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100 Days video in which I discuss my experience with obsessive-compulsive disorder:

In which John discusses the ways we frame reality, the distance between the selves we put online and the selves we inhabit, and the challenge of understanding public lives as self-portraiture rather than reality. Also Susan Sontag and other stuff.

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Good Morning Hank, it's Tuesday, I'm gonna try and do this without a script.

So, the other day, I was talking to a YouTube friend of mine who also has OCD,  and they were like, "How do you seem so put together?" Which is weird, because at the exact same moment I was thinking the exact same thought about them.

Anyway the answer, of course, for both of us is editing. Like, you hear me say, "Good morning Hank, it's Tuesday; I'm gonna try to do this without a script." But, like, what you don't hear is, this: "good morning, good morning, good morning Hank, it's Tuesday-so the other... [inhale] Good, good morning Hank, it's Tuesday-so the other day; good, good morning Hank it's Tuesday-so the other day I was talking to a YouTube friend of...[inhale] Good morning. Good morning; good morning. [frustrated exhale] Good morning. Good morning Hank, it's Tuesd-so the other day I was talking to a YouTube friend of [inhale] Good morning. Good morning."

And that goes on for about two minutes and forty seconds. So, like, this is real; I'm in my real basement right now and I'm going to really edit this video and upload it.

But it's also inevitably a construction - like I'm picking this frame-by the way, why are there so many new boxes?? And if we moved the frame just a little bit, you would see that, like, most of the basement is toys.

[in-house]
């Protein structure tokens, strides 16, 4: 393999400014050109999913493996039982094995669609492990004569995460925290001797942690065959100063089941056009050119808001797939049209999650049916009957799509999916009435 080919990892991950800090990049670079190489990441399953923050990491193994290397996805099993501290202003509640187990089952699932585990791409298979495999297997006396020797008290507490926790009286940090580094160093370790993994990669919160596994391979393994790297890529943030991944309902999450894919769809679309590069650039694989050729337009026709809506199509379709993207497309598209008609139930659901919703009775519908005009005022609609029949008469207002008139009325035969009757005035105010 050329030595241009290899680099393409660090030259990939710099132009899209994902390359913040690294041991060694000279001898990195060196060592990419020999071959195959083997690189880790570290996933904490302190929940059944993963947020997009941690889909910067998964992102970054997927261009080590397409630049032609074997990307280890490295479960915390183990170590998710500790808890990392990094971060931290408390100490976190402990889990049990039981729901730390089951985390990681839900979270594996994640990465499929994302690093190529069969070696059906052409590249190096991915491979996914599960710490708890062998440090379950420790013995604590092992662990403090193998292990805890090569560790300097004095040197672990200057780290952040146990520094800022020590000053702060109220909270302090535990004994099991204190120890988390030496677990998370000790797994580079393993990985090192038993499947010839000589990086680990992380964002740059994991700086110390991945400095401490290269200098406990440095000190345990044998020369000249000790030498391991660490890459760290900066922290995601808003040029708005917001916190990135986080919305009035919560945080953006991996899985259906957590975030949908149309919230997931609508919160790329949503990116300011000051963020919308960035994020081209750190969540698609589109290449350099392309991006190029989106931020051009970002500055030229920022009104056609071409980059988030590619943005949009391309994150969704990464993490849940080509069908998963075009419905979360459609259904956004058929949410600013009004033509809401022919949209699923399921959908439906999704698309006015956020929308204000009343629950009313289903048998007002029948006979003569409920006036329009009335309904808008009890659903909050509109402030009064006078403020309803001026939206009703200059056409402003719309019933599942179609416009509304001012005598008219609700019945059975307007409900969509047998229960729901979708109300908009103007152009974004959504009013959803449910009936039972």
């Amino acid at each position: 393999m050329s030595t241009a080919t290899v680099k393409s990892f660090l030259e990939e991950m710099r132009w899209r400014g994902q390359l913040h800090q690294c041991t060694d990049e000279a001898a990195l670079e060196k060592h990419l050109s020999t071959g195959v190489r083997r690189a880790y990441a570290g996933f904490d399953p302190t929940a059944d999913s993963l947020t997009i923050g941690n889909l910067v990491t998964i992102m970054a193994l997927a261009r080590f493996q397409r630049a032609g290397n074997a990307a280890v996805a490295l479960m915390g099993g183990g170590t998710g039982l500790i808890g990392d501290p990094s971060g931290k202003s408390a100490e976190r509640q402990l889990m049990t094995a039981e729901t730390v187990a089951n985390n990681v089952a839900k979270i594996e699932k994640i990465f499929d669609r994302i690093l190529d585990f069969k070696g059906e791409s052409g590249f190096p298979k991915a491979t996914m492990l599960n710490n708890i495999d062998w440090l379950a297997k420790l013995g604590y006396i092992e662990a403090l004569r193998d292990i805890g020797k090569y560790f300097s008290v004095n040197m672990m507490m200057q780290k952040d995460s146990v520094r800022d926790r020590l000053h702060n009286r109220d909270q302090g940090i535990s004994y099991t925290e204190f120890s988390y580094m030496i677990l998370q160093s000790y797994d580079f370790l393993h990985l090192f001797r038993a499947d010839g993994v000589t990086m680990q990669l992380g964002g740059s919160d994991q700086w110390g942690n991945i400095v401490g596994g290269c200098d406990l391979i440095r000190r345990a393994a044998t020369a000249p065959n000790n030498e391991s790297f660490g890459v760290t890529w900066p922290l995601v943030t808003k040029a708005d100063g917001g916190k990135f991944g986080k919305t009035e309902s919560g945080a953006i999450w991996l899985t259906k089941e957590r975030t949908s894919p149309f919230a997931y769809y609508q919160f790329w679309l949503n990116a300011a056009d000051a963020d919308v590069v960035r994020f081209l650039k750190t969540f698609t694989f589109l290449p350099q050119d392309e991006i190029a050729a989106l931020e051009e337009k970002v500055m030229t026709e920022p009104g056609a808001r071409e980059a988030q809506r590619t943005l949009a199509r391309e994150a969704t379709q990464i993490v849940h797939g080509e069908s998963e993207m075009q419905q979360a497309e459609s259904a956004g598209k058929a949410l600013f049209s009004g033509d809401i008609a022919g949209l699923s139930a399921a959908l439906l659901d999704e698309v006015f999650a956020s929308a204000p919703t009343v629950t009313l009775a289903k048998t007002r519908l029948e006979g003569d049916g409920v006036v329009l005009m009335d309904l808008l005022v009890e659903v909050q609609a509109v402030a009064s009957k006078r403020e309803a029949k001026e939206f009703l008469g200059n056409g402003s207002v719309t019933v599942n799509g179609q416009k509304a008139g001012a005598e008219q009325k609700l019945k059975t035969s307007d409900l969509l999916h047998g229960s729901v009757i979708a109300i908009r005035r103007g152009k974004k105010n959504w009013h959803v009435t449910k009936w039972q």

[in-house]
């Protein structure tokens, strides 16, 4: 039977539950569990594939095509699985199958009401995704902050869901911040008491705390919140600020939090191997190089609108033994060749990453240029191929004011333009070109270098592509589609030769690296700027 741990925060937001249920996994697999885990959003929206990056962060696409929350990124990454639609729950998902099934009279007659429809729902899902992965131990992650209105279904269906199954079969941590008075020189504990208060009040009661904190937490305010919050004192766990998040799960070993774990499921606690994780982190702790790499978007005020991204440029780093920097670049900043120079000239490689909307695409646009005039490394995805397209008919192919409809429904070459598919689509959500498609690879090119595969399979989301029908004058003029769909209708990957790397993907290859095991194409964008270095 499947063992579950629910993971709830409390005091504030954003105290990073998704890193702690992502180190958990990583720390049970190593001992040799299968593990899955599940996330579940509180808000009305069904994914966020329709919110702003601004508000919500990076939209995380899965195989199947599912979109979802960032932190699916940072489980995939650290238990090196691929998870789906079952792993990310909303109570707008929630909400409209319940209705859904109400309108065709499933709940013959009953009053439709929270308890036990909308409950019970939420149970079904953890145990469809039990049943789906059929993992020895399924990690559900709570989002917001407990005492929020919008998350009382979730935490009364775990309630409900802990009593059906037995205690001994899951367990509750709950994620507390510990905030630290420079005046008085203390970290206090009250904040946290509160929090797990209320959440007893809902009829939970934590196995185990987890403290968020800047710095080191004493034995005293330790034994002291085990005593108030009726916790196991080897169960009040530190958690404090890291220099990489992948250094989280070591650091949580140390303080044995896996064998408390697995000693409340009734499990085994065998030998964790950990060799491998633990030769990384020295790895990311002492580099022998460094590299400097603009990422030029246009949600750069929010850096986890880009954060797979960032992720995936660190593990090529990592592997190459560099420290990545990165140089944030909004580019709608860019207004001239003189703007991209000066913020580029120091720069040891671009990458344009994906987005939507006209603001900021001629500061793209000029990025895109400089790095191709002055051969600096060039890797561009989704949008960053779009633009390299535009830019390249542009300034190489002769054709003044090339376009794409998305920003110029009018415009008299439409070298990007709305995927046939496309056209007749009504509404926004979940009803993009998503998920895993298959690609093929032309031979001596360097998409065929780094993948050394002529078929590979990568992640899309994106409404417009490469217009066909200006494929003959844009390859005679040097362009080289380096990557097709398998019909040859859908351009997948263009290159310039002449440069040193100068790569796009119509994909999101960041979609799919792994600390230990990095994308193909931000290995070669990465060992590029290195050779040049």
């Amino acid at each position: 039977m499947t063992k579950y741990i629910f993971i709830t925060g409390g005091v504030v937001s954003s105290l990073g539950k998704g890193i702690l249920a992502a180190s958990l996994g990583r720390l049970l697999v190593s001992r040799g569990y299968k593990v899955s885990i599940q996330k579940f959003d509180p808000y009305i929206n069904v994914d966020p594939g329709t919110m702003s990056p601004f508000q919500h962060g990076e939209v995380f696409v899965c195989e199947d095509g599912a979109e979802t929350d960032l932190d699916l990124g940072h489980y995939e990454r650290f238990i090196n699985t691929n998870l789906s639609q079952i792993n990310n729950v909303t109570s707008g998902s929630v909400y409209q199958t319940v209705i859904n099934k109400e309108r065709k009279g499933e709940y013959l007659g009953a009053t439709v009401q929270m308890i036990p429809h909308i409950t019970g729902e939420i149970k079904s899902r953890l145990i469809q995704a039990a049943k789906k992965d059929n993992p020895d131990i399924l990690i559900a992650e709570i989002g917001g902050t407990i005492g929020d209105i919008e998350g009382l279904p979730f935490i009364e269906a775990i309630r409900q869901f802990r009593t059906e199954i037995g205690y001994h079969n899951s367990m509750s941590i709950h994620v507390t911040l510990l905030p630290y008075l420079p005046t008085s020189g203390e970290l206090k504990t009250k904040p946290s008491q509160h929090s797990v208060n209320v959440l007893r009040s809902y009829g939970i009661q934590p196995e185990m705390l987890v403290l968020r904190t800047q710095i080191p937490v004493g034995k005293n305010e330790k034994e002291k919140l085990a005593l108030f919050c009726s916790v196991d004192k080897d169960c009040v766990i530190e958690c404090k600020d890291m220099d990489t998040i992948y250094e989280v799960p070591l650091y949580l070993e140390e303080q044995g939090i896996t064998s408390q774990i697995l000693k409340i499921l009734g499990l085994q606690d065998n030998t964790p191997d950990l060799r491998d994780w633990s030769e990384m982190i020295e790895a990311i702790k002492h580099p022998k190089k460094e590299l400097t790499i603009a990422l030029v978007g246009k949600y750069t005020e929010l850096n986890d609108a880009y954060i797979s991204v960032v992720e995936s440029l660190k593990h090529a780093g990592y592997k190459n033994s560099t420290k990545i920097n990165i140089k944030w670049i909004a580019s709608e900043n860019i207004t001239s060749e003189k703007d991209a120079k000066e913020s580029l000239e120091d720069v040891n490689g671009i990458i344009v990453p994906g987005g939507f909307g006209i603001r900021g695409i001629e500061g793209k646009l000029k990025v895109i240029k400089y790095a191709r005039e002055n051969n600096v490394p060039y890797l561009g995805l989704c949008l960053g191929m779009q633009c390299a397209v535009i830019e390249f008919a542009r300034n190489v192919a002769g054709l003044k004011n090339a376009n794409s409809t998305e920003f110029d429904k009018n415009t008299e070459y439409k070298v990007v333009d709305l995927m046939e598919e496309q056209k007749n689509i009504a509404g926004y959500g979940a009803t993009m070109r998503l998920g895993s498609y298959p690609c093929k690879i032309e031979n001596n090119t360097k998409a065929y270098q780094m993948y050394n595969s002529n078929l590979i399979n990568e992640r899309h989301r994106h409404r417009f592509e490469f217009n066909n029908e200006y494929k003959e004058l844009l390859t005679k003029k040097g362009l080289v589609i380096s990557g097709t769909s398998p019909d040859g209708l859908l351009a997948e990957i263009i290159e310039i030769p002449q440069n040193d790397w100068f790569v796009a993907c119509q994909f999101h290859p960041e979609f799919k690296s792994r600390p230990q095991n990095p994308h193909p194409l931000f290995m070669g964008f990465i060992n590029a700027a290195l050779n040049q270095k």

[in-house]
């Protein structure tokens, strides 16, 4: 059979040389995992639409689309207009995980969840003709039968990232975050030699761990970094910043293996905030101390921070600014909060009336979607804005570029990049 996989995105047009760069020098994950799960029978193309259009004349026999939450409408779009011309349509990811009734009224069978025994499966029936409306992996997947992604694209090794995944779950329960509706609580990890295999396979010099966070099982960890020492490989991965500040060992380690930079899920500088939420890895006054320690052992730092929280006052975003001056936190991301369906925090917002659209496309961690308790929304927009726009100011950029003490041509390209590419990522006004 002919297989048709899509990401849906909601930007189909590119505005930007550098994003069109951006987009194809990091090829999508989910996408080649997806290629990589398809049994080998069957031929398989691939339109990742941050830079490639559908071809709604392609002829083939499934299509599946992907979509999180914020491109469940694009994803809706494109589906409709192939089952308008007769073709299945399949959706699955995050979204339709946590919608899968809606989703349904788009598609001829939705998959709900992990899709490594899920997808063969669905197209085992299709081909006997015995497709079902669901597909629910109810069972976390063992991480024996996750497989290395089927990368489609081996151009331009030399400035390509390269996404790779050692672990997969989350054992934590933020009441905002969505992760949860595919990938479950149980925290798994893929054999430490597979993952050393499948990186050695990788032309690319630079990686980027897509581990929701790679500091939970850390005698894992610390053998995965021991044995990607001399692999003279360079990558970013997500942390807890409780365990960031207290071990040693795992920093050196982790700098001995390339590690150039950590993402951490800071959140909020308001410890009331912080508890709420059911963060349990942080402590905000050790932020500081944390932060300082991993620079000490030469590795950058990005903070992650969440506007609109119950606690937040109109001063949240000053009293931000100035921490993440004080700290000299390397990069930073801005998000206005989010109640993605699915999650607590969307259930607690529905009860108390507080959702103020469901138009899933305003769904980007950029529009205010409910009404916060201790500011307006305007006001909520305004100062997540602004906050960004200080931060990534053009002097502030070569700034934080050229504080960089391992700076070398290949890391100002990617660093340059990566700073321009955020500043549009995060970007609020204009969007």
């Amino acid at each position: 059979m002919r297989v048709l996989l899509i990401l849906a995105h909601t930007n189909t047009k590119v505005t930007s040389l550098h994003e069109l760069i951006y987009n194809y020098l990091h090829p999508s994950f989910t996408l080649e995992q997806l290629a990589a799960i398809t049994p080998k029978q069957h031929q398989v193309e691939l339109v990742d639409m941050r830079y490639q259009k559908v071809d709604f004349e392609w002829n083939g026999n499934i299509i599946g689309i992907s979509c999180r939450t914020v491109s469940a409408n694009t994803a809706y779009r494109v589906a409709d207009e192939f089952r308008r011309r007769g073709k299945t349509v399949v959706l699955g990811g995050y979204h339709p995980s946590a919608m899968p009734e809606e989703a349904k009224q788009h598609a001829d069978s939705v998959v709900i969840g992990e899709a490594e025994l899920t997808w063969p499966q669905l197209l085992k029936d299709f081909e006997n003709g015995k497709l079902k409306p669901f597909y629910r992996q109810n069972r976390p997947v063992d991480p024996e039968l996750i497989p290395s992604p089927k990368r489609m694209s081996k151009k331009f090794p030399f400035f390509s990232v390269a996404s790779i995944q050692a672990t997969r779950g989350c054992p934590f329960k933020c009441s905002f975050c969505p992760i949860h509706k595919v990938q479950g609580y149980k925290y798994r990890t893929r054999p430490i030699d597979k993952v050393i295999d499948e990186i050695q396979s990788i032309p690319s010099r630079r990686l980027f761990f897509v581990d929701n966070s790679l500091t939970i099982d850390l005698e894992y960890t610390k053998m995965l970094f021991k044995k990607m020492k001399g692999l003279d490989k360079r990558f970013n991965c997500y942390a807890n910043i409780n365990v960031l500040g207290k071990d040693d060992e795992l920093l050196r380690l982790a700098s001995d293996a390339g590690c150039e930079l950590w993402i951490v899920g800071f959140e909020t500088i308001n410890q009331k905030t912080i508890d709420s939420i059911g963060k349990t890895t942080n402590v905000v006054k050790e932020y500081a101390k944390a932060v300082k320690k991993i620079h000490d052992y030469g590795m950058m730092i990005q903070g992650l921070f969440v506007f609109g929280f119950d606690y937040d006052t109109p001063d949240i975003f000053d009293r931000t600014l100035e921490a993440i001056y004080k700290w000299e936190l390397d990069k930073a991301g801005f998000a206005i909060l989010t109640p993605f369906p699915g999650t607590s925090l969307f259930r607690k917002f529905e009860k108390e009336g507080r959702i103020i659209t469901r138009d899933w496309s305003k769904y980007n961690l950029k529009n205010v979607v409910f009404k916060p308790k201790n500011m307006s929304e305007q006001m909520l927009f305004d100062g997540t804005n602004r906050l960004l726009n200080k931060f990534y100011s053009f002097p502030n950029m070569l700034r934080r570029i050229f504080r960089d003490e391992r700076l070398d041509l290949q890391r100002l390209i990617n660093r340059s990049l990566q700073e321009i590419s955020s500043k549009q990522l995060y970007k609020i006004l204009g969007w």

[puff levels increasing]

It's almost impossible to remember on like a second by second basis that when you watch a YouTube video or you look at people's social media feeds, you're seeing a curated version of those people. 

We talk a lot in the YouTube age about authenticity and over the last decade I have tried to be authentic, but in telling the truth, you choose among many true stories which true story to tell, right? Like, let me tell you two stories, both of which are true. 

[story 1] Last week I went to VidCon Europe and Amsterdam and it was awesome and amazing and I had such a good time... true. 

[story 2] Also true, I was infuriated with myself that I wasn't able to do a signing because of these problems I have in my brain. 

In On Photography, Susan Sontag writes about the Farm Security Adminstration's photo project in the late 1930s. She says the photographers would take dozens of frontal pictures of one of their sharecropper subjects until satisfied that they had gotten just the right look on film - the precise expression on the subject's face that supported their own notions about poverty, light, dignity, texture, exploitation, and geometry. Making videos, even ones that don't feature your face, is often a kind of self portraiture, as is your Twitter or your Facebook; it's you, but it's also framed. 

And images are just so incredibly compelling, like, we've all had the experience of reading a novel and imagining the characters in our own minds, and then seeing a movie adaptation and having the images we imagine to be replaced by the actors?

But an image is just that: it is not the thing itself...

(this is not a pipe)

And this is my life, but it's not all of my life.
And if I can remember that about myself, maybe I can understand it about other people. By the way, over at the 100Days channel, I made a video talking about my OCD in much more detail; if that's something that would interest you, link in the doobly-doo below. 

And remember, the next time you see an Instagram photo that you're super jealous of, somebody framed that shot. As, indeed, we are all framing our lives. 

Hank, I'll see you on Friday.